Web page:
In his interview, Aoun indicated there was no breakthrough in talks over forming a new government to replace Saad al-Hariri’s coalition cabinet. Hariri, who quit on Oct. 29, was hesitant about being prime minister again, he said.

Aoun also said a purely technocratic government, as demanded by many protesters, would not be able to govern Lebanon and so it should include politicians.


Addressing protesters in his interview, he said, “If you continue in this way, you will strike Lebanon and your interests … If they keep going, there is a catastrophe.”

Caretaker Prime Minister Saad al-Hariri called the head of the army and the police and stressed the need to protect citizens and ensure the safety of the protesters.

Aoun said on Twitter economic conditions were deteriorating further due to country’s current circumstances. The start of oil and gas exploration – expected soon — would only worsen matters as politicians would likely raid the revenues. Just as they do in Iraq while the people languish in total poverty. Terrorist Hezbollah is persistent on destroying Lebanon.

Aoun met French diplomatic envoy Christophe Farnaud, who delivered a message from President Emmanuel Macron affirming France’s readiness to help Lebanon in the current circumstances, the Lebanese presidency said.

Commercial banks, seeking to avoid capital flight, have been imposing tight restrictions on financial transfers out of Lebanon and U.S. dollar withdrawals. The authorities have not however announced official capital controls.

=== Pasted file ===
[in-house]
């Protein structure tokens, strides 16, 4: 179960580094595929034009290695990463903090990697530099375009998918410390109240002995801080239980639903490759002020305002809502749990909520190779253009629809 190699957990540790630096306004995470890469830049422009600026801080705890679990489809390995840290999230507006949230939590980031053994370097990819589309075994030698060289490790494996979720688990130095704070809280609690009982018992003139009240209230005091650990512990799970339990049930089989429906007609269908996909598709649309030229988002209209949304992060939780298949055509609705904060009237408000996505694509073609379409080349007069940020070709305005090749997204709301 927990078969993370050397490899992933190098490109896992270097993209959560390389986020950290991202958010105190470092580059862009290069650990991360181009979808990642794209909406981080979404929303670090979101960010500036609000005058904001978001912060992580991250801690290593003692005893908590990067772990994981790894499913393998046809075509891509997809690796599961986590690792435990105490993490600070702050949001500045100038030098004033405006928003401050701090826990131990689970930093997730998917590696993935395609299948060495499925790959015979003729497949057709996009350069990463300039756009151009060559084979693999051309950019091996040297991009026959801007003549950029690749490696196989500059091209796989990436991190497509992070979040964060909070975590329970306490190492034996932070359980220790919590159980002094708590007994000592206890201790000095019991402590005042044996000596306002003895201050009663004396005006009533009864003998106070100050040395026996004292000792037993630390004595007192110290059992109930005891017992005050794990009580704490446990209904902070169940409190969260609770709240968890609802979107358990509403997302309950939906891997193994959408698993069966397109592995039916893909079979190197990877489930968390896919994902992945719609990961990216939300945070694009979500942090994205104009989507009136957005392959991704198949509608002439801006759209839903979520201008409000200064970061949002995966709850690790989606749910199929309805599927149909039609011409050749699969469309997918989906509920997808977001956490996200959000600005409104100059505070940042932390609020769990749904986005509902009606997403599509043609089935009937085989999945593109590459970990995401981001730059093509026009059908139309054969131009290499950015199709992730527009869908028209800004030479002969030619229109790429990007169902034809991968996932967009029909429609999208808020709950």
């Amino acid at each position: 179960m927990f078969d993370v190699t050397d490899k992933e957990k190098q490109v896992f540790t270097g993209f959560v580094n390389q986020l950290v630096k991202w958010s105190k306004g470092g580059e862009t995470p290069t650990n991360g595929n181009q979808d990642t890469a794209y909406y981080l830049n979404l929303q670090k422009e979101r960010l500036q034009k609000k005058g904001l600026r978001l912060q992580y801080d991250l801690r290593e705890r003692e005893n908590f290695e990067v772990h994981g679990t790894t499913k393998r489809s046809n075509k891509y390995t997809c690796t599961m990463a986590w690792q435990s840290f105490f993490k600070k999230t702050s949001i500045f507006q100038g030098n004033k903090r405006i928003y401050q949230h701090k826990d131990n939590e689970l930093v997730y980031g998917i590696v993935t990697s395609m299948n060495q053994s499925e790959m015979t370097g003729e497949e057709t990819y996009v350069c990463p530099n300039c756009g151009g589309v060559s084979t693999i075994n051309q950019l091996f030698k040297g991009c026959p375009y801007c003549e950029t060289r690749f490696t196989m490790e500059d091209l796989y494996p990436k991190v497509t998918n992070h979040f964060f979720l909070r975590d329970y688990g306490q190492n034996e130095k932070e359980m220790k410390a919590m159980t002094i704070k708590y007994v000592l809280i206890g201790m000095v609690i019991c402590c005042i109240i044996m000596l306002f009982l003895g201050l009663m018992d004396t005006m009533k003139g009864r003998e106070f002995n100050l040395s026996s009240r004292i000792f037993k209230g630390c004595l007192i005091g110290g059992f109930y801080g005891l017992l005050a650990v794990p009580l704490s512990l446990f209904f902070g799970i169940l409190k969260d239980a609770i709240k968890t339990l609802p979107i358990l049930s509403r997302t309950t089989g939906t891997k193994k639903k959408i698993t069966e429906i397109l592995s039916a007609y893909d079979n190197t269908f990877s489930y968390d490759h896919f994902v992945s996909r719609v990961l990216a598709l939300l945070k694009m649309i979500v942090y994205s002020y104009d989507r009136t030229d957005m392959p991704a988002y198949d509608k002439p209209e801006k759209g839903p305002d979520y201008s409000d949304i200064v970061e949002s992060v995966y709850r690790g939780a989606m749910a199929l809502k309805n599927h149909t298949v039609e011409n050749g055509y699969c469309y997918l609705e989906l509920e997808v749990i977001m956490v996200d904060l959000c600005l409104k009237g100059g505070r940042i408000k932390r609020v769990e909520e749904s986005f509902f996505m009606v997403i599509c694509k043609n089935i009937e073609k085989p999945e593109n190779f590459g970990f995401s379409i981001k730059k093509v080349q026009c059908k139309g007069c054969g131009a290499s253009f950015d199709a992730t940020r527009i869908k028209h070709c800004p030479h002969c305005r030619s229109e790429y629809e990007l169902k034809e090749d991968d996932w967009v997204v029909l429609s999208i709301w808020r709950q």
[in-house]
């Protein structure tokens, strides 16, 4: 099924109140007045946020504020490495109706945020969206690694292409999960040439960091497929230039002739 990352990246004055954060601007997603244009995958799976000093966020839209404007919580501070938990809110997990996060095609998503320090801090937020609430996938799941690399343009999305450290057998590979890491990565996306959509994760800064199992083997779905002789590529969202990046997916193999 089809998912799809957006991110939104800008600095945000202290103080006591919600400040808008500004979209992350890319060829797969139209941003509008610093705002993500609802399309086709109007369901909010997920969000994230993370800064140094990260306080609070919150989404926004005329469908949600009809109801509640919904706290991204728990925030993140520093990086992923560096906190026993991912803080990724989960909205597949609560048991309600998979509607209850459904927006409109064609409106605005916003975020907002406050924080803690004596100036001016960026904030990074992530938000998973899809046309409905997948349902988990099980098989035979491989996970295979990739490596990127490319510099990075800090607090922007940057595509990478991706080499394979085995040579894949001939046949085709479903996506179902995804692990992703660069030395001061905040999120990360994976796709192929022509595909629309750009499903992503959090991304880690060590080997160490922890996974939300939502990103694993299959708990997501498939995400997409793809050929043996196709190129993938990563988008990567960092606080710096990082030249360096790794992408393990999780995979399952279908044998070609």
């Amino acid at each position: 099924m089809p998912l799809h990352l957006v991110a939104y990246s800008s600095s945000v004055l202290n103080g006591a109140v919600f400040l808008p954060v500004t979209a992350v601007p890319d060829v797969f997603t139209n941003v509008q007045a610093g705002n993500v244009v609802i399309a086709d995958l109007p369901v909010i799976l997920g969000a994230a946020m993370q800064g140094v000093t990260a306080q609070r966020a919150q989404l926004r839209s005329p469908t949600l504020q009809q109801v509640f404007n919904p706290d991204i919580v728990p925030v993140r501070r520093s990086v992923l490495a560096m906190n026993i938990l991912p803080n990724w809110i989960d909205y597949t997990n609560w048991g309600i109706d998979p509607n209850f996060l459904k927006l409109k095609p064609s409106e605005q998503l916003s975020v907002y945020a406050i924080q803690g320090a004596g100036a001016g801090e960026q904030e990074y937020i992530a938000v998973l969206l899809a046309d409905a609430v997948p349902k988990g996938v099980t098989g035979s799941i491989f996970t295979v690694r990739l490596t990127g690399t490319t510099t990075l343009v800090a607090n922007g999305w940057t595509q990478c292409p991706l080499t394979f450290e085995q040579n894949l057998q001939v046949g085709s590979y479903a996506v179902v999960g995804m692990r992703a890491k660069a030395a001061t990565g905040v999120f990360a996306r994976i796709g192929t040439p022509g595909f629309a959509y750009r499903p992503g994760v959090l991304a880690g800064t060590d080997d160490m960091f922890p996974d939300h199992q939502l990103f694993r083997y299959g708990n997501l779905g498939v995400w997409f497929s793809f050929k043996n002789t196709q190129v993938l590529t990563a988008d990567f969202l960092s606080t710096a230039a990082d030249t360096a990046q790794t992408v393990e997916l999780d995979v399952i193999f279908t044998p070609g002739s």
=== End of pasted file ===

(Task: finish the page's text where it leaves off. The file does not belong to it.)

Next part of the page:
Banks shut their doors on Tuesday and Wednesday. Bank employees went on strike concerned about security risks posed by depositors demanding their money and protesters.

Aoun called on Lebanese not to rush to the banks, saying their money was safe. He also said Lebanese were keeping dollars “under the pillow”, referring to money kept at home.


Hariri, who is aligned with Western and Gulf Arab states, wants to be prime minister of a technocratic cabinet. He believes such government would secure urgently needed international financial support.

But the heavily armed group Hezbollah and its ally Amal believe Hariri aims mainly to keep Hezbollah out of government. Hezbollah killed his father Rafik al-Hariri in 2005.

Iran-backed Hezbollah is classified as a terrorist group by the United States. Tehran sets the political tone in Iraq, Syria, and Lebanon. All three countries, in one form or another, are rising against Tehran’s domination.

Protesters blocked the main road in Khalde, the scene of Tuesday’s shooting. They burned tires as if candles of mourning.

A demonstrator said:

He is Lebanon’s martyr … his blood is the responsibility of everyone occupying a post from the president on down. Today, here, it is civil disobedience.

A a 50-year-old protester, Atef, in the southern city of Sidon, said:

We won’t back down at all, especially since we are facing authorities who don’t see and don’t hear.

Reuters contributed to this article.

Terrorist Hezbollah is Persistent on Destroying Lebanon


Follow by Email